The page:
From James Madison
New York Decr 20. 1787.
I was favoured on Saturday with your letter of the 7th instant, along with which was covered the printed letter of Col. R. H. Lee to the Governour. It does not appear to me to be a very formidable attack on the new Constitution; unless it should derive an influence from the names of the correspondents, which its intrinsic merits do not entitle it to. He is certainly not perfectly accurate in the statement of all his facts; and I should infer from the tenor of the objections in Virginia that his plan of an Executive would hardly be viewed as an amendment of that of the Convention. It is a little singular that three of the most distinguished Advocates for amendments; and who expect to unite the thirteen States in their project, appear to be pointedly at variance with each other on one of the capital articles of the System. Col. Lee proposes that the President should chuse a Council of Eleven and with their advice have the absolute appointment of all Officers[.] Col: Mason’s proposition is that a Council of six should be appointed by the Congress. What degree of power he would confide to it I do not know. The idea of the Governour is that there should be a plurality of co-equal heads, distinguished probably by other peculiarities in the organization. It is pretty certain that some others who make a common cause with them in the general attempt to bring about alterations differ still more from them, than they do from each other; and that they themselves differ as much on some other great points as on the Constitution of the Executive.
You did not judge amiss of Mr Jay. The paragraph affirming a change in His opinion of the plan of the Convention, was an arrant forgery. He has contradicted it in a letter to Mr J. Vaughan which has been printed in the Philadelphia Gazettes.1 Tricks of this sort are not uncommon with the Enemies of the new Constitution. Col. Mason’s objections were as I am told published in Boston mutilated of that which pointed at the regulation of Commerce.2 Docr Franklin’s concluding speech which you will meet with in one of the papers herewith inclosed, is both mutilated & adulterated so as to change both the form & the spirit of it.3
I am extremely obliged by the notice you take of my request concerning the Potowmack. I must insist that you will not consider it as an object of any further attention.
The Philada papers will have informed you of the result of the Convention of that State. N. Jersey is now in Convention, & has probably by this time adopted the Constitution. Genl Irvine of the Pena Delegation who is just arrived here, and who conversed with some of the members at Trenton tells me that great unanimity reigns in the Convention.4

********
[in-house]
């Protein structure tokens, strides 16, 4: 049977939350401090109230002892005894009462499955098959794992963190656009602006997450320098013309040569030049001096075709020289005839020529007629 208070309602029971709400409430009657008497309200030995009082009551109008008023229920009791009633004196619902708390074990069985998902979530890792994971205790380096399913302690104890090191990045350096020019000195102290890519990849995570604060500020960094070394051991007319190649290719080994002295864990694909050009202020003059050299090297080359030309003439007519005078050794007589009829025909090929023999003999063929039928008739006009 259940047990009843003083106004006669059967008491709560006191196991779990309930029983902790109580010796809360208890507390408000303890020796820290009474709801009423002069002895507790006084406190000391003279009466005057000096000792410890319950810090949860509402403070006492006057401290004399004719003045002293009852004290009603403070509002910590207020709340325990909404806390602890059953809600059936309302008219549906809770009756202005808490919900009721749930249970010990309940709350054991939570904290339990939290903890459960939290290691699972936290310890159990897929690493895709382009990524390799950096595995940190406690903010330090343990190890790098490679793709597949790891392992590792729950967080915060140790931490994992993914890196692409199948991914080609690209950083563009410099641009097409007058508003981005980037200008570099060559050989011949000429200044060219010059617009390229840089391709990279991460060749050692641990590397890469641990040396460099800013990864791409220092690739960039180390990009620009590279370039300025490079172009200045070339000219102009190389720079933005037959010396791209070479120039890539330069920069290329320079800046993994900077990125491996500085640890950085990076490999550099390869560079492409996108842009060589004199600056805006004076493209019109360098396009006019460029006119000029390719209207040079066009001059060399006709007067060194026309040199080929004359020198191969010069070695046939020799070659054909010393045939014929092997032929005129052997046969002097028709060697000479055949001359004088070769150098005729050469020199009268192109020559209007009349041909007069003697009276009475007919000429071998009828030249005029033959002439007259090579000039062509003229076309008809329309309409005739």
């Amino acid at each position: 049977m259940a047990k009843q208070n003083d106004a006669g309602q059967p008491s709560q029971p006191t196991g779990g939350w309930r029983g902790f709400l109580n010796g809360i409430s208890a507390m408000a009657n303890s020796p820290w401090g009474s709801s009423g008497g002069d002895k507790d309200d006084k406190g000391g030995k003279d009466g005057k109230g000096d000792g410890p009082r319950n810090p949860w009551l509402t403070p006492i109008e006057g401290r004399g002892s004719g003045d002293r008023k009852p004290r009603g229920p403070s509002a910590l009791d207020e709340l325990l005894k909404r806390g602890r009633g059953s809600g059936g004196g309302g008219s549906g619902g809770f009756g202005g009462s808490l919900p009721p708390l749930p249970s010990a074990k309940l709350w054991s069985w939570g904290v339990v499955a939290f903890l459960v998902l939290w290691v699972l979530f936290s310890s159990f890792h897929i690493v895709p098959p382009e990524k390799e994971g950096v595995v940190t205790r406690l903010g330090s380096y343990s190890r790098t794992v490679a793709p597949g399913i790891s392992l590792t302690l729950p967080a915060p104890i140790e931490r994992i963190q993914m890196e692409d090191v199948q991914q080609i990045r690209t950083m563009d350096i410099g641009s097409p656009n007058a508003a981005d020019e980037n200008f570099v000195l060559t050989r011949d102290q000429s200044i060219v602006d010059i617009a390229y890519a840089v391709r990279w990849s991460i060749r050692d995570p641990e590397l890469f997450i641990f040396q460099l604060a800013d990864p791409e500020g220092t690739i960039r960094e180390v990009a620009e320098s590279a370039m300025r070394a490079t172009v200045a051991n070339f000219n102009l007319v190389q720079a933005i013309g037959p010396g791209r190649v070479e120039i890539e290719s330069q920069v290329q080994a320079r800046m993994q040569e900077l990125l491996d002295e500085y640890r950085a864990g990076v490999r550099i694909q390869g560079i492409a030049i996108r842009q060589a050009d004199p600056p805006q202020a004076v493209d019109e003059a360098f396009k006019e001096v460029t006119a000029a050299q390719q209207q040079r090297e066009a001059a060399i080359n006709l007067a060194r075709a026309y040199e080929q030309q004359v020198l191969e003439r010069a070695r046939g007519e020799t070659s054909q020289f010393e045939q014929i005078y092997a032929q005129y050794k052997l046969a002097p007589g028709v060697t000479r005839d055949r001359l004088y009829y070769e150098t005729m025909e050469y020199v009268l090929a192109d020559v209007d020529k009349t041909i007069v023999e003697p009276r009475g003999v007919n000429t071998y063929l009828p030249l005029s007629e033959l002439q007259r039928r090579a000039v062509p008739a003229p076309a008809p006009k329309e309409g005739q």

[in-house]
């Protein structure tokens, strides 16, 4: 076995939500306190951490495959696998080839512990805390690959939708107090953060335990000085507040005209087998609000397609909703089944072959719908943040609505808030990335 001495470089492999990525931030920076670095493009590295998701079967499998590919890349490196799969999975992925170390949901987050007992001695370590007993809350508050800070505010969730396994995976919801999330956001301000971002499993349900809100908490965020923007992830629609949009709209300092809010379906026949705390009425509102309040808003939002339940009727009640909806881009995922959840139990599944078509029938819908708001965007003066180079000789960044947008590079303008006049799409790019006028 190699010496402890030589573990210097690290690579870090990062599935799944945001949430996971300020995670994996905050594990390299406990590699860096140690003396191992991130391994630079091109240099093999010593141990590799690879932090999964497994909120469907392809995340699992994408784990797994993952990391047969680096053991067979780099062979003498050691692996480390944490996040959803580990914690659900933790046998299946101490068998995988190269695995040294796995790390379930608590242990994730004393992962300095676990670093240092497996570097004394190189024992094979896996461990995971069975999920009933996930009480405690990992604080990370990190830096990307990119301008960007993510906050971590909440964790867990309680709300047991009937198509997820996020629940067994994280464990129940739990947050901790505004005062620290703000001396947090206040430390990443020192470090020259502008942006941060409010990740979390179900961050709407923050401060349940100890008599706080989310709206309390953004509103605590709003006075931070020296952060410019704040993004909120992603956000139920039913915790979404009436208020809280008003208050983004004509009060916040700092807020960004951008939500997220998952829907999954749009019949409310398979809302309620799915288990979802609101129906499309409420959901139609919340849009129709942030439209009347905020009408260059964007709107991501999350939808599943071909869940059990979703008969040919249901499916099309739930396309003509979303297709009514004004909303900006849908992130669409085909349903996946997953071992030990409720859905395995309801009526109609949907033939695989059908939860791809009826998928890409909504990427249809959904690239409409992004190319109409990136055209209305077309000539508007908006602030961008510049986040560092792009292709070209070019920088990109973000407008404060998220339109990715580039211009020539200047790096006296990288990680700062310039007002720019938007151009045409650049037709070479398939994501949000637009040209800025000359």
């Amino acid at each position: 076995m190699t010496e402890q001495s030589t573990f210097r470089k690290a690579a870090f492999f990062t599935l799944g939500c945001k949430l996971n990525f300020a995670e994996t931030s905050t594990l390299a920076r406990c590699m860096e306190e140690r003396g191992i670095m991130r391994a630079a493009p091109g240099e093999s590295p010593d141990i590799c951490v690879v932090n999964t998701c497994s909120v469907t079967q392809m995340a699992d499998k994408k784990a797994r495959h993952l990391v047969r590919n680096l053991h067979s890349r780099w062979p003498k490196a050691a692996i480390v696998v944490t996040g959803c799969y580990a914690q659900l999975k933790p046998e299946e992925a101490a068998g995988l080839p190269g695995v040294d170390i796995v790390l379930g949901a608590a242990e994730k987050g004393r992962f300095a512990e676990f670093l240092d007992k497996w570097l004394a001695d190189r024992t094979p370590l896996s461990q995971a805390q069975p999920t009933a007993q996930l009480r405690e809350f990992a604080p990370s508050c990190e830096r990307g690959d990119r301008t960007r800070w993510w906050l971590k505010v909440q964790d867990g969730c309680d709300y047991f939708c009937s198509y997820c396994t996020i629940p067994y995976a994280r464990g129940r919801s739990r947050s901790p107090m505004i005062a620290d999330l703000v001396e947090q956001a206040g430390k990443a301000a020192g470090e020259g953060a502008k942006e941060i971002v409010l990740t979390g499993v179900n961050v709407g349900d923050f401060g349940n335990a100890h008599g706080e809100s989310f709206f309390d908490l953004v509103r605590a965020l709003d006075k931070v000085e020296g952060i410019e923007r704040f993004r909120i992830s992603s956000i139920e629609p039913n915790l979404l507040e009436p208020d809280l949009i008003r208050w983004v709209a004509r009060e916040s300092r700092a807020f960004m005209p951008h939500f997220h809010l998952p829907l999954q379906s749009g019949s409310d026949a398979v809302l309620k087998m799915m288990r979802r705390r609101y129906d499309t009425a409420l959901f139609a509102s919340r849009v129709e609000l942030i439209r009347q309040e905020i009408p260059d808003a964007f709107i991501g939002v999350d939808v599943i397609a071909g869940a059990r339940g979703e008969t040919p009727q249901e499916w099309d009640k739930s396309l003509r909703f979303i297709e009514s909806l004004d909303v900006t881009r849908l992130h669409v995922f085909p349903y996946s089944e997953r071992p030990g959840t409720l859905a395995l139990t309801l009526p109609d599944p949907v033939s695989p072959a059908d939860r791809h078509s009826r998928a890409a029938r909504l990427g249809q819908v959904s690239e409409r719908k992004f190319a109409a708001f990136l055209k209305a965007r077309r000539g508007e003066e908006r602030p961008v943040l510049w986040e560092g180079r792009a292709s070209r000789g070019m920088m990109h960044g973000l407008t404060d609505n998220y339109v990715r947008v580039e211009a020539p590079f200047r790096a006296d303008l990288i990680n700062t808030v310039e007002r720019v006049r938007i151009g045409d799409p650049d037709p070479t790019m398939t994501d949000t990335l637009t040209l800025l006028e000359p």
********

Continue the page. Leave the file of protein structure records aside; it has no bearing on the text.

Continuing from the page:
Connecticut it is pretty certain will decide also in the affirmative by a large majority. So it is presumed will N. Hampshire; though her Convention will be a little later than could be wished. There are not enough of the returns in Massts known for a final judgment of the probable event in that State. As far as the returns are known they are extremely favorable; but as they are cheifly from the maritime parts of the State, they are a precarious index of the public sentiment. I have good reason to believe that if you are in correspondence with any gentlemen in that quarter, and a proper occasion offered for an explicit communication of your good wishes for the plan, so as barely to warrant an explicit assertion of the fact, that it would be attended with valuable effects. I barely drop the idea. The circumstances on which the propriety of it depends, are best known to, as they will be best judged of, by yourself5—The information from N. Carolina gave us great pleasure. We hear nothing from the States South of it. With the most perfect esteem & regard I am Dear Sir your affecte friend & obedt servt.
Js Madison Jr
ALS, DLC:GW; copy, in Madison’s hand, DLC: Madison Papers.
2. The version of George Mason’s “Objections to the Constitution” appearing in the Massachusetts Centinel (Boston) on 21 Nov., and frequently reprinted, omitted Mason’s objection to having navigation acts adopted by a simple majority of Congress (Kaminski and Saladino, Documentary History of the Ratification of the Constitution, description begins John P. Kaminski et al., eds. The Documentary History of the Ratification of the Constitution. 26 vols. to date. Madison, Wis., 1976—. description ends 8:42).
3. The editors of the Madison Papers (10:335) suggest that Madison sent GW a printed commentary on the speech that Benjamin Franklin made at the end of the Convention, which used quotations from the speech in a way to make it appear that Franklin was unenthusiastic about the Constitution. The commentary appeared in the New York Journal on 17 December.
4. William Irvine (1741–1804), an Irishman who served as a brigadier general during the Revolution and was a member of Congress from 1786 to 1788, lived at Carlisle, Pennsylvania. GW wrote to him on 11 Jan. 1788 to secure information about western navigation.
5. The unauthorized publication of an excerpt from GW’s private letter to Charles Carter of Ludlow, 14 Dec. 1787, seems to have served the purpose. See GW to Madison, 5 Feb. 1788, and Madison to GW, 20 Feb. 1788. But see also GW to Benjamin Lincoln, 31 Jan. 1788.